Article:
Another Note: Some also say that condensed milk should be caramelizes in a double boiler, or at the very least in a metal mixing bowl over a pot of boiling water. I've never done it this way and mine always works out fine, but basically however you want to caramelize your milk, is totally fine. Do what works best for you.
  7. Pour half the caramel mixture into the bottom of your crust. Carefully - moving in a fan pattern, by starting in the centre and making a sweeping, continuous "C" motion - spread the caramel with a spatula or the back of a soup spoon (I always use the spoon; easier to handle.)
  8. Spread the bananas in an even layer on top of the caramel. Top with the remaining half of caramel, then place in the fridge to cool.
  9. While the pie is cooling, remove the bowl you placed in the freezer earlier. Combine whipping cream, vanilla and granulated sugar in the bowl, then whip until light and stiff. Spread the whipped cream over the pie - go ahead: be fancy with it. Make it swirly, or gloopy, or smooth... whatever you like. Just use it all, even if it looks like too much. You really want it.
  10. Finally, grate some chocolate on top of the whipped cream. I use a lemon zester so the flakes are little, but you can put as much - or as little - chocolate on top as you'd like.
For inspiration (and to show you what it should look like, approximately) here are some "in process" shots.

So the next time you feel like getting your sugar-high on, and you've got an extra hour or so, give it a whirl. Your taste buds will thank you (even if your dentist won't.)


01 April 2014

Foodie Tuesday | Spicy Peanut Sauce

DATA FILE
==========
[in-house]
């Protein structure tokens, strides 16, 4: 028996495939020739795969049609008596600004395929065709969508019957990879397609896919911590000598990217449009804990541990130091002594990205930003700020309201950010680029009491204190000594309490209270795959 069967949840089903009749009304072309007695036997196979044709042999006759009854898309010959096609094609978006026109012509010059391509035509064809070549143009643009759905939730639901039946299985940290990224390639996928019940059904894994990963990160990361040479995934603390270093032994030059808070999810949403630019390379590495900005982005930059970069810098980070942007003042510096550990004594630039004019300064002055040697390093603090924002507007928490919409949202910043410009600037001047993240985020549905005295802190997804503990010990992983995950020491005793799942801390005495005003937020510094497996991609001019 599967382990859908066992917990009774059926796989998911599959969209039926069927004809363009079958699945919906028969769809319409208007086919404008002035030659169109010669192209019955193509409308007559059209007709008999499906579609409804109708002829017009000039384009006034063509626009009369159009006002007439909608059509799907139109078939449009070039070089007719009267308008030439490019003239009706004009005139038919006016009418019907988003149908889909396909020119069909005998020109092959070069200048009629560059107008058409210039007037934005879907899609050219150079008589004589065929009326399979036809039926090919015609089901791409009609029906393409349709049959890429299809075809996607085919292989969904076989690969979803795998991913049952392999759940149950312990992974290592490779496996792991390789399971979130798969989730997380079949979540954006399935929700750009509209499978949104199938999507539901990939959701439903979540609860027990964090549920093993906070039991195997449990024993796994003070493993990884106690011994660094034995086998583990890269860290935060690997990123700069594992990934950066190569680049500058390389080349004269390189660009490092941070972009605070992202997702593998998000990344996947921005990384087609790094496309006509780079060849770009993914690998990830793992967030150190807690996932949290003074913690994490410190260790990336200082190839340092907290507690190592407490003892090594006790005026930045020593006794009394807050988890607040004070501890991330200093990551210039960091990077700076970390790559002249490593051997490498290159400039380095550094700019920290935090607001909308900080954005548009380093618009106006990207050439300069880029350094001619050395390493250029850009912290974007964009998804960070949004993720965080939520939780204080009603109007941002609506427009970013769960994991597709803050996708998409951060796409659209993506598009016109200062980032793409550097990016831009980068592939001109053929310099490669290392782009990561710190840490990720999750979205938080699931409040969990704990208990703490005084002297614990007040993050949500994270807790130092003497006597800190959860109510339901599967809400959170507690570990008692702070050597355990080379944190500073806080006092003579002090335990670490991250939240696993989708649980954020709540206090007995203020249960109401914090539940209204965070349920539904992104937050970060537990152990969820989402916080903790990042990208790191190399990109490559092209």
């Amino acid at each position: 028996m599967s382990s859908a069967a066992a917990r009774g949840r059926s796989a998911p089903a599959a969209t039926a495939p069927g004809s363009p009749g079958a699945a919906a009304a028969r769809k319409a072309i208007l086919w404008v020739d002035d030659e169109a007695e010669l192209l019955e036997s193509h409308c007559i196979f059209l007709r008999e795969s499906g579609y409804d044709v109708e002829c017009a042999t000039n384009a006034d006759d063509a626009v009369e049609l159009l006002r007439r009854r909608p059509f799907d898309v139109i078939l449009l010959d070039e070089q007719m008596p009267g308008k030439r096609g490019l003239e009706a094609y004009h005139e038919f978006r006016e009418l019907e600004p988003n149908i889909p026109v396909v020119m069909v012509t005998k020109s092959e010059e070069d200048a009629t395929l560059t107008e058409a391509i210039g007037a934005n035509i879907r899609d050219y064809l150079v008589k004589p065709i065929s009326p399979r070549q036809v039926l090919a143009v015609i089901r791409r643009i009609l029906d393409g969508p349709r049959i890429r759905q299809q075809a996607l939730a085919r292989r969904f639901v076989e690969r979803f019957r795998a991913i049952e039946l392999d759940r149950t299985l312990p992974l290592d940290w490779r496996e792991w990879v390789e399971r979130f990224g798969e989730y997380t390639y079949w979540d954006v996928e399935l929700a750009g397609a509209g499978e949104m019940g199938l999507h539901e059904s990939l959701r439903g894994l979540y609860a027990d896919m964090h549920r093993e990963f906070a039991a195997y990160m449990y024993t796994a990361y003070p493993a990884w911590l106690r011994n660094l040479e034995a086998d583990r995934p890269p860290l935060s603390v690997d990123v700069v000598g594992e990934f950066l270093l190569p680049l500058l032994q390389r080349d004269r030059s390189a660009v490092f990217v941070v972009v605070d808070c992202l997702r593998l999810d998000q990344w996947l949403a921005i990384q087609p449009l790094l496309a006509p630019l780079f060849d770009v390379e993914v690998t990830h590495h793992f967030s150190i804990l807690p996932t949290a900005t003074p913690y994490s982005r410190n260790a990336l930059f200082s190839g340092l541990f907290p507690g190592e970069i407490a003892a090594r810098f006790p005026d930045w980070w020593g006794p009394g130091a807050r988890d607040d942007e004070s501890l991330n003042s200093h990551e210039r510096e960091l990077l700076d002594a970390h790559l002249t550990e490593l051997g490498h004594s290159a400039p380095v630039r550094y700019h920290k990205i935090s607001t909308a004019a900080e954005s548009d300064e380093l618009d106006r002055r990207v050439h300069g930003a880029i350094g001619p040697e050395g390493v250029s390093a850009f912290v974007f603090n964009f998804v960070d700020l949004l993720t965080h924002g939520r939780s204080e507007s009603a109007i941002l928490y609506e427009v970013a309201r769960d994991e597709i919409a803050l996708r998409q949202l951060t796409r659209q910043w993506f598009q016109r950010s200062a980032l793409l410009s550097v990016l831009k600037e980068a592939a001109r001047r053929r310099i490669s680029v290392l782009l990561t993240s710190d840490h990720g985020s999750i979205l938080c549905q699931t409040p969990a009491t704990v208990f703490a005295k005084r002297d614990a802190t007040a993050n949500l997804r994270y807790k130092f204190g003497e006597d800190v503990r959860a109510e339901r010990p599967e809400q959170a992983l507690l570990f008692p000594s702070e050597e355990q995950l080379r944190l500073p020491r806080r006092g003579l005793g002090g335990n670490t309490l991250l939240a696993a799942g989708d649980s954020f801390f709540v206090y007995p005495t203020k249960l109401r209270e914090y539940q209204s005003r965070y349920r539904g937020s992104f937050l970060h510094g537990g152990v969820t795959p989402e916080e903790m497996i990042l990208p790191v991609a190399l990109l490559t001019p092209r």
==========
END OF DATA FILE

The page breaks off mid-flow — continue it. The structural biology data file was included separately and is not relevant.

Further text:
For years now, Daryn's and my solution to vegetables going justthisside of rotten in the fridge has been to stir-fry the crap out of them.

Stir-fries are totally undemanding, and very forgiving. Less-than-fresh veggies get a little perk-up; a little love. And it doesn't matter which veggies you use - one time carrots, peppers and broccoli, another time snap peas, zucchini and mushrooms - it all ends up tasting delicious.

The trick to every great stir-fry, we've discovered, is to find a really great sauce.

Like, really great.

Because it's the sauce that makes it. That's a scientific fact.


In a pinch we're perfectly happy to use ready-made sauces (PC Memories of Shanghai is pretty great, actually) but homemade is always (always) best, and this delicious, nutritious, foolproof, super-easy peanut sauce (that you can throw together using ingredients you mostly likely already have in your pantry) makes every stir-fry a perfect stir-fry.

Preparation: 10 minutes | Cooking Time: N/A | Makes: enough to coat 7-10 cups of stir-fry
  • 1/4 cup chicken broth
  • 3 tbsp. natural peanut butter
  • 2 tbsp. soy sauce (we use sushi soy because it has less sugar, but you can use whatever brand/type soy sauce you prefer)
  • 1 1/2 tbsp. honey
  • 2 tsp. white wine vinegar
  • 1 tsp. balsamic vinegar
  • 1 tsp. minced garlic
  • 1 tsp. grated or minced ginger (we used fresh because we happened to have a piece of ginger root on hand from another recipe, but jarred will work just as well)
  • 1/2 tsp. lemon juice (lime would work, too)
  • 1/2 tsp. chili flakes OR 1 tsp. sweet chili sauce
  • 1/4 tsp. coarse salt
Cooking Directions:
  1. Combine peanut sauce ingredients in a small bowl and whisk to combine.
  2. Add to any stir fry (2-3 cups protein + 5-7 cups vegetables) or rice noodles, or use as a fab & tasty dipping sauce for satay.
The only thing left for you to do is revel in the deliciousness, and pat yourself on the back for 1) cleaning out your pantry of nearly rotten veggies, and 2) taking good care of your taste buds at the same time.

Good work, soldier. Well done.


27 March 2014

OOAK Spring 2014 & Why I'm the WORST

First, a note about why I'm the worst (and I am, folks: the absolute PITS):

Picture it: December, 2013. The One of a Kind Christmas Craft Show back in town for two weeks, jam-packed with fabulous artists, beautiful and unique products, and amazing gift ideas for the holiday season. Me, intrepid blogger, making the rounds, oohing and ahhing and generally admiring the merchandise, introducing myself and the Money Pit, snapping photos like crazy and MAKING PROMISES I FULLY INTENDED TO KEEP and then DIDN'T.